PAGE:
Andy Warhol was an American artist, film director and producer who lived between 1928 and 1987. During his life, he became very well–known in the pop art movement that emerged in the US and UK art scene in the mid to late 50s. Much of his artwork expressed advertising and celebrity culture that was thriving during the 1960s. Some of his best-known work includes the silkscreen paintings of Campbell’s Soup Cans (1962).
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Warhol’s Early Life
Born in Pittsburgh, Pennsylvania, Warhol initially had a career as an illustrator for Glamour Magazine in the 1940s. In the 1950s he went on to work as a designer for New York-based shoe manufacturer Israel Miller; a position in which he became very successful. Warhol’s ink drawings of shoe advertisements featured in some of his earliest exhibitions at the Bodley Gallery in New York.
Warhol’s artistic technique
While working in the shoe industry, Warhol developed his “blotted line” technique. This involved applying ink to paper and then blotting the ink while still wet, a method that was akin to the printmaking process. His use of tracing paper and ink allowed him to repeat the basic image and also to create endless variations on the same theme; a method that foreshadows his 1960s silk-screen canvas.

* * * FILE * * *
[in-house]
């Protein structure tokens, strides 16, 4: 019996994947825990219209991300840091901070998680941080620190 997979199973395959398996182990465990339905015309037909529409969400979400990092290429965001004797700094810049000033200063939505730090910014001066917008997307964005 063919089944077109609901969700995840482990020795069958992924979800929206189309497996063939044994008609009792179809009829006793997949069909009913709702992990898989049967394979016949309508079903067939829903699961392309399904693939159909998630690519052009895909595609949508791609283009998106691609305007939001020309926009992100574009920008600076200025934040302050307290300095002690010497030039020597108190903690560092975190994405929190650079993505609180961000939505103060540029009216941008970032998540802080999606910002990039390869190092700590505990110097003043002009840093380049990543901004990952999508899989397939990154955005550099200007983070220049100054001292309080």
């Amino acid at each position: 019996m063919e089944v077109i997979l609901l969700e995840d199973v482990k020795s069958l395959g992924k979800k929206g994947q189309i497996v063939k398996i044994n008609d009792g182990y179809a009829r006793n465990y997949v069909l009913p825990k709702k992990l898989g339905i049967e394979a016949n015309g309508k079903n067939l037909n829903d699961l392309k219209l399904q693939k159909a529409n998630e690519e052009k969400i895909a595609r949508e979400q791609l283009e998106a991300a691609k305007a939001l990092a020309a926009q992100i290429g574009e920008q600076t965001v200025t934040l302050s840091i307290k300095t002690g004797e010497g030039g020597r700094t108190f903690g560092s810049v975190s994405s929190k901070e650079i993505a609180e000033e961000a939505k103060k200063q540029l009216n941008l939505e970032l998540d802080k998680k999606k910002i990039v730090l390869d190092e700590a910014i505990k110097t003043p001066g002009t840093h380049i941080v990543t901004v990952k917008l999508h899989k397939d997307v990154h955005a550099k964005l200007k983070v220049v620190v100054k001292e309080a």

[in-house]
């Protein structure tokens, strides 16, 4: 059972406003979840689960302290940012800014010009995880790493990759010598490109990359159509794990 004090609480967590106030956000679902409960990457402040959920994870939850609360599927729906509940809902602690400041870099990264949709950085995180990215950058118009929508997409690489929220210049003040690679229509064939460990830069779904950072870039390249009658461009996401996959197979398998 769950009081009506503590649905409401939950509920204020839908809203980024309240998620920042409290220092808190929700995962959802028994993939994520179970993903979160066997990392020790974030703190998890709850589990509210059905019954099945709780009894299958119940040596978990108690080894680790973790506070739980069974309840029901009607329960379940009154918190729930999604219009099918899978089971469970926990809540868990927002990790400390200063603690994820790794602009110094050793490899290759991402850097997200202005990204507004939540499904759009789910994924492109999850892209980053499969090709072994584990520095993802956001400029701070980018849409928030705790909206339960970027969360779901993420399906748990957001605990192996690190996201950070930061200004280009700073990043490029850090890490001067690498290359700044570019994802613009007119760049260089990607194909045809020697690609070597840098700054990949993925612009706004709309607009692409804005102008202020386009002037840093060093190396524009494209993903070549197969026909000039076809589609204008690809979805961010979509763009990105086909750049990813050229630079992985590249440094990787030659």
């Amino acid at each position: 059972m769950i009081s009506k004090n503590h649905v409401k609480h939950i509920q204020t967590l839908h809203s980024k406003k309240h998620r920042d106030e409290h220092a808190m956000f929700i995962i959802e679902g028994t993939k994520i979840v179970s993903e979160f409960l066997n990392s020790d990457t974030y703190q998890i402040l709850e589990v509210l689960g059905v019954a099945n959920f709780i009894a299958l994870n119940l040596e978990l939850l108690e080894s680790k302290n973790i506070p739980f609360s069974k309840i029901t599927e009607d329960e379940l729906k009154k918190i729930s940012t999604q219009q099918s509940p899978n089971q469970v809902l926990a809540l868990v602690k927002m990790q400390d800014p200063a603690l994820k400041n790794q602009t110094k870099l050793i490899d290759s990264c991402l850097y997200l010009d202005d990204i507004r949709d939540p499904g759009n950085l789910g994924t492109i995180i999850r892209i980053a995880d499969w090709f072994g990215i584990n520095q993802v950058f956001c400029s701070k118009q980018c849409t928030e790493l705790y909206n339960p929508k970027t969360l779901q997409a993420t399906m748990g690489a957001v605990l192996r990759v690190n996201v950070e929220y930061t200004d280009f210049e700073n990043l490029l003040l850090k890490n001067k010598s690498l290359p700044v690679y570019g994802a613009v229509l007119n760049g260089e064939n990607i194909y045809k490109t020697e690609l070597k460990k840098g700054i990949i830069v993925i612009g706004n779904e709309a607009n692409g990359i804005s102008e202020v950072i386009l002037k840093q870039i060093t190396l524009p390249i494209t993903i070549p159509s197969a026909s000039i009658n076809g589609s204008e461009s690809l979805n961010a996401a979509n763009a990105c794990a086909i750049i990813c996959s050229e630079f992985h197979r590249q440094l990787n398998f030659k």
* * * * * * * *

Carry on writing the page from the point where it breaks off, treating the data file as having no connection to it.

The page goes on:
Why Did Andy Warhol Paint Soup Cans?
Known to be his most iconic work of all time, the ‘32 Campbell’s Soup Cans’ from 1962 is still being enjoyed by museum visitors today, at the MoMA in New York. It was known that when reflecting back on his career, Warhol claimed that this piece was his favourite work, and that “I should have just done the Campbell’s Soups and kept on doing them… because everybody only does one painting anyway.”
Many stories say that Warhol’s choice to paint soup cans reflected on his own devotion to Campbell’s soup as a customer. Robert Indiana once said, “I knew Andy very well. The reason he painted soup cans is that he liked soup.”
Warhol was thought to have focused on them because they composed a daily dietary staple. Others said Campbell’s was a brand “close to his heart”.
Regardless of the reason why Warhol decided to focus on Campbell’s soup, this piece of art certainly brought him the attention and fame that lives on today.